But it speaks volumes for the confidence in the ranks of the Stormers’ management, who felt that even without their inspirational eighthman Vermeulen they could turn their season around.
Their winning 32-18 scoreline over the defending champion Waratahs shows a 14-point victory margin, which at Super Rugby level is a formidable one.
Allister Coetzee, the Stormers’ Head Coach, was admittedly a hugely relieved man after the match.
“We’ve been desperate this week to get things right,” said Coetzee.
The Stormers must be given credit for a measure of forward thinking as Vermeulen’s number of ‘rest’ games (as requested by SA Rugby) will soon be a thing of the past. The player will soon be available at the business end of the Super Rugby league stages when the scramble for a play-off berth will be at its fiercest.
For the Stormers, there would have been a ring of déjà vu about their match-winning performance on Saturday – it was something of a throwback to the days when their style of play won them SA Conference titles in two consecutive seasons but didn’t allow them to win the Super Rugby title.
Against the Waratahs, the Stormers managed their first bonus-point win for the season, and the team’s coaching brainstrust may well have been convinced that the gameplan which they used is the way to go for future matches. The Waratahs had the major share of possession in the match but failed to make it count.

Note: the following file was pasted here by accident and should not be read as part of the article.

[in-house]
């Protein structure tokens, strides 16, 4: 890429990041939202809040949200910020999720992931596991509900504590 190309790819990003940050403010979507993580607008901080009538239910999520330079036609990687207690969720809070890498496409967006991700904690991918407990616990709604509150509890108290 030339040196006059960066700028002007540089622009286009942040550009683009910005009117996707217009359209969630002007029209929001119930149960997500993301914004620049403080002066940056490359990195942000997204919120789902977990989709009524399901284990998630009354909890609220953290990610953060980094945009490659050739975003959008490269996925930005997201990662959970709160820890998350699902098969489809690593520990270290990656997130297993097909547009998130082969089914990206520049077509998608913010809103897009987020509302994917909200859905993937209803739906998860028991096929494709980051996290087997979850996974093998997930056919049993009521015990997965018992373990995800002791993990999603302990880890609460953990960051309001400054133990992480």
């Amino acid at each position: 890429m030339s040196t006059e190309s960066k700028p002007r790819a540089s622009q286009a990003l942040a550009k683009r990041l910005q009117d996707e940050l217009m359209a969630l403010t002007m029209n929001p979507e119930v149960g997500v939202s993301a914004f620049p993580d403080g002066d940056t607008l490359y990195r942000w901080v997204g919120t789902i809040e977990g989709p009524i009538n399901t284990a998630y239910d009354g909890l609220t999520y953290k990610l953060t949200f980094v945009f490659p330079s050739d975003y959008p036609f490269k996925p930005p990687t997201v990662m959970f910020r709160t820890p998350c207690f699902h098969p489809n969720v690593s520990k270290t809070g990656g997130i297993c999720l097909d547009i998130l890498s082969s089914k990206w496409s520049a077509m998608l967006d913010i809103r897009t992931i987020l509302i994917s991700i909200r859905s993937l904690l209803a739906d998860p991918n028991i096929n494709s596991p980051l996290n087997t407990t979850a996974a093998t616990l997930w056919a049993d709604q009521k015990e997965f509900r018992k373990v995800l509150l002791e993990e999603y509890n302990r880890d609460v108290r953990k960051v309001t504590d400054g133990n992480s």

Three of the Stormers’ four tries were the result of exploiting opposition errors as they counter-attacked with handsome dividends from deep options. Coetzee has often in the past pointed out that the Stormers’ defence creates the pressure which causes opponents to make mistakes, which in turn offer counter-attacking opportunities.
The euphoria of snapping a three-match losing streak under those conditions may cloud the need to score tries from structured play as opposed to waiting to pounce on opposition mistakes.
The Stormers’ scrum has been far and away the most impressive this season, and their lineout has been reliable more often than not. This performance, however consistent, has strangely not ensured that the Stormers enjoyed the major share of possession in all of their eight matches to date.
Their defence has traditionally been a strong feature but this season it was made to look pretty ordinary, especially during the three-match losing streak against New Zealand opponents, Chiefs, Highlanders and Hurricanes who collectively outscored the Stormers 11-6 in the try stakes.
The form of their next opponents – they play the Force on Saturday, is such that the Stormers may be able to flex their muscles on attack with first-phase possession. The Force, who have lost seven matches on the trot, have conceded almost as many points as the Stormers have scored in eight matches.
After Saturday’s match, the Stormers’ Australasian tour comes to an end and they’ll head for Newlands where they host the Bulls.
The rest of their matches are Cheetahs (away), Brumbies (home), bye, Rebels (home), Cheetahs (home), Lions (home) and Sharks (away). – ANA
Original source: Stormers must flex attacking muscles